Finding a Fifth

Jones will fill at least two WR roles in 2013

Four Notre Dame skill positions will again make up the basis of head coach Brian Kelly's Irish offense, with two wide receivers, a tight end, and a running back involved in the majority of the snaps. But it's the fifth position and fifth player, either a slot receiver, second tight end, or a runner/slot hybrid that will help determine the offense's success over the long haul in 2013.

The most oft-asked question of the off-season (at least one not regarding Everett Golson or Eddie Vanderdoes) has been: "Who's going to start at the RB/Slot position next year?"

Not only has my answer been decidedly uncertain, but it usually includes a follow-up question:

"Why does there have to be a RB/Slot hybrid?

Kelly's creation of the position prior to 2012 was more about best-utilizing a singular senior weapon in Theo Riddick than any long-standing offensive philosophy by the veteran coach.

In other words, Riddick was a true hybrid runner and receiver. His cohorts Cierre Wood and George Atkinson were running backs in the traditional sense -- occasionally asked to stress the defense by lining up in the slot or swinging from the backfield for a pass. (Fellow 2012 "Slot/RB" Robby Toma was primarily a slot receiver that needed a group to practice with. He, along with since-transferred understudy Davonte' Neal, joined assistant coach Tony Alford's running backs room.)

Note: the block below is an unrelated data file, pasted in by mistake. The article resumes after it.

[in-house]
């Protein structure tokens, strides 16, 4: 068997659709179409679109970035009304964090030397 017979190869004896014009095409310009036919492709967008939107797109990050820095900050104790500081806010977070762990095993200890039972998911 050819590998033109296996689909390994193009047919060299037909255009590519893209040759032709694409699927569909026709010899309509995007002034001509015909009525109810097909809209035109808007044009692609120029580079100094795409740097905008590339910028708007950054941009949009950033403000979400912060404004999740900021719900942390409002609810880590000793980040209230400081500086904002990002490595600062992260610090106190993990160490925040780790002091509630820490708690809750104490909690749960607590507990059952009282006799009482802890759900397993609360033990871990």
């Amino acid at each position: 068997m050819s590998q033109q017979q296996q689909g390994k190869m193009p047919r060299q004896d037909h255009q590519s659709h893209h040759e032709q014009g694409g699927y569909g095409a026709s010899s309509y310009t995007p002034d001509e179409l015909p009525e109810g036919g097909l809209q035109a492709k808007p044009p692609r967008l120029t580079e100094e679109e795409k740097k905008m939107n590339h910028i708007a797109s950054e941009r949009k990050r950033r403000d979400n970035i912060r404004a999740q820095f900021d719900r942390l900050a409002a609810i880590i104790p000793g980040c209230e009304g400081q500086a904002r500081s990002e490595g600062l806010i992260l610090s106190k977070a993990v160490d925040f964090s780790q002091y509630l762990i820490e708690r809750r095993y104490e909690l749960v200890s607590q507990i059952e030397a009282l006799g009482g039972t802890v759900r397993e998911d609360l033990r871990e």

To best describe this approach I'll borrow from Alabama defensive coordinator Kirby Smart and his view on a similar subject, the nomenclature of calling the Crimson Tide defensive front a "3-4" when in reality, Alabama played four down linemen roughly 80 percent of the time last fall.

"We need a place to meet."

In other words, Alabama's 3-4 allows the outside linebackers to go to a meeting room (the linebackers) and the defensive ends to go to another (the defensive line). But their assignments and requirements often overlapped.

The same held true last fall for Riddick, and Wood and Atkinson, and Toma, et al, with Alford -- that group joined Notre Dame's longest-tenured position coach in the RB/Slot meeting room.

Primarily for the sake of organization and day-to-day consistency, perimeter receivers T.J. Jones, DaVaris Daniels, John Goodman, Daniel Smith, Chris Brown, etc., joined perimeter receivers coach Mike Denbrock in his.

Always Evolving

Neither room will look the same this fall, because its no longer necessary -- the reason for the RB/slot approach, Riddick, has graduated and left the building.

"How much information can you bring in and retain, and be able to do it at a high level?" said Alford of the key to playing the slot, or any other role in Kelly's offense. "I'm not going to ask any of our players to be Theo Riddick. I'm going to ask them to be the best we can be.

"The way our offense is generated, guys can do anything. If TJ (Jones) can do it, then he'll be the guy that does it. If Troy Niklas shows he can do more because he matures, then we'll move him and have him do some things. If George, Cam (McDaniel), Will (Mahone), Amir (Carlisle) show they could do things, they'll do it.